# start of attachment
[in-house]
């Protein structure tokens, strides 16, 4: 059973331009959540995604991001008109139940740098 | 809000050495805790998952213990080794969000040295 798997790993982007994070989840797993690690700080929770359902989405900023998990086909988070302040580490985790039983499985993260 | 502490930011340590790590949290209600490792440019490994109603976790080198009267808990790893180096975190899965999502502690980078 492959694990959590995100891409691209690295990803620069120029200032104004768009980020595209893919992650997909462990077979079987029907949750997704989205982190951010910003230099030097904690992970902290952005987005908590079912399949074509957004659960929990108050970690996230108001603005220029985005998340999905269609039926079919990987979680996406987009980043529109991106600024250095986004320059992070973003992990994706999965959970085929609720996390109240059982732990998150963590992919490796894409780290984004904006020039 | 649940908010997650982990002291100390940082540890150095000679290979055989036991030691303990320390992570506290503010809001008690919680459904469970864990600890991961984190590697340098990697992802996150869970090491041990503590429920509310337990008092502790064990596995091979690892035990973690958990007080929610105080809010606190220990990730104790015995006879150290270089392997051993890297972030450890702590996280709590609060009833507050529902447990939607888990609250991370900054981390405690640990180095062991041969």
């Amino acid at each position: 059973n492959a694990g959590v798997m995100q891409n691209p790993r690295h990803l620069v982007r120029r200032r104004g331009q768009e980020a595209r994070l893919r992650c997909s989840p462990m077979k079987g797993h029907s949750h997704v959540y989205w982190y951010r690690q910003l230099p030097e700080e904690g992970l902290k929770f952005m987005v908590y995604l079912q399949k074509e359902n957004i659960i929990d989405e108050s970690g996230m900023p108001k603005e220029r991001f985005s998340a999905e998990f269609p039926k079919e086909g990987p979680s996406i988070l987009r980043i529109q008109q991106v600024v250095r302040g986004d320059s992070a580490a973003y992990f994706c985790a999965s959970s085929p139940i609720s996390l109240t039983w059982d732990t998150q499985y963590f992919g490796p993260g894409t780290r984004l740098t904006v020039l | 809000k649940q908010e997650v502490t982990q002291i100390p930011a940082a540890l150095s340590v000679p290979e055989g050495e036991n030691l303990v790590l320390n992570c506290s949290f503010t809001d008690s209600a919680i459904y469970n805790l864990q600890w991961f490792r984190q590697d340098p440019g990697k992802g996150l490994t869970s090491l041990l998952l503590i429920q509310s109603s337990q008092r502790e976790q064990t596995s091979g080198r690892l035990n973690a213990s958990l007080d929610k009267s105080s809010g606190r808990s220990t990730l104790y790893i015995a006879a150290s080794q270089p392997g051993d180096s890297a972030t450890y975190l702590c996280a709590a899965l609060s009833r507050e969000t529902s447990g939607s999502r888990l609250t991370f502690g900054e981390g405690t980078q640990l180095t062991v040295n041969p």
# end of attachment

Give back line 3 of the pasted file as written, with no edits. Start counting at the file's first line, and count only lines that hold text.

């Amino acid at each position: 059973n492959a694990g959590v798997m995100q891409n691209p790993r690295h990803l620069v982007r120029r200032r104004g331009q768009e980020a595209r994070l893919r992650c997909s989840p462990m077979k079987g797993h029907s949750h997704v959540y989205w982190y951010r690690q910003l230099p030097e700080e904690g992970l902290k929770f952005m987005v908590y995604l079912q399949k074509e359902n957004i659960i929990d989405e108050s970690g996230m900023p108001k603005e220029r991001f985005s998340a999905e998990f269609p039926k079919e086909g990987p979680s996406i988070l987009r980043i529109q008109q991106v600024v250095r302040g986004d320059s992070a580490a973003y992990f994706c985790a999965s959970s085929p139940i609720s996390l109240t039983w059982d732990t998150q499985y963590f992919g490796p993260g894409t780290r984004l740098t904006v020039l | 809000k649940q908010e997650v502490t982990q002291i100390p930011a940082a540890l150095s340590v000679p290979e055989g050495e036991n030691l303990v790590l320390n992570c506290s949290f503010t809001d008690s209600a919680i459904y469970n805790l864990q600890w991961f490792r984190q590697d340098p440019g990697k992802g996150l490994t869970s090491l041990l998952l503590i429920q509310s109603s337990q008092r502790e976790q064990t596995s091979g080198r690892l035990n973690a213990s958990l007080d929610k009267s105080s809010g606190r808990s220990t990730l104790y790893i015995a006879a150290s080794q270089p392997g051993d180096s890297a972030t450890y975190l702590c996280a709590a899965l609060s009833r507050e969000t529902s447990g939607s999502r888990l609250t991370f502690g900054e981390g405690t980078q640990l180095t062991v040295n041969p």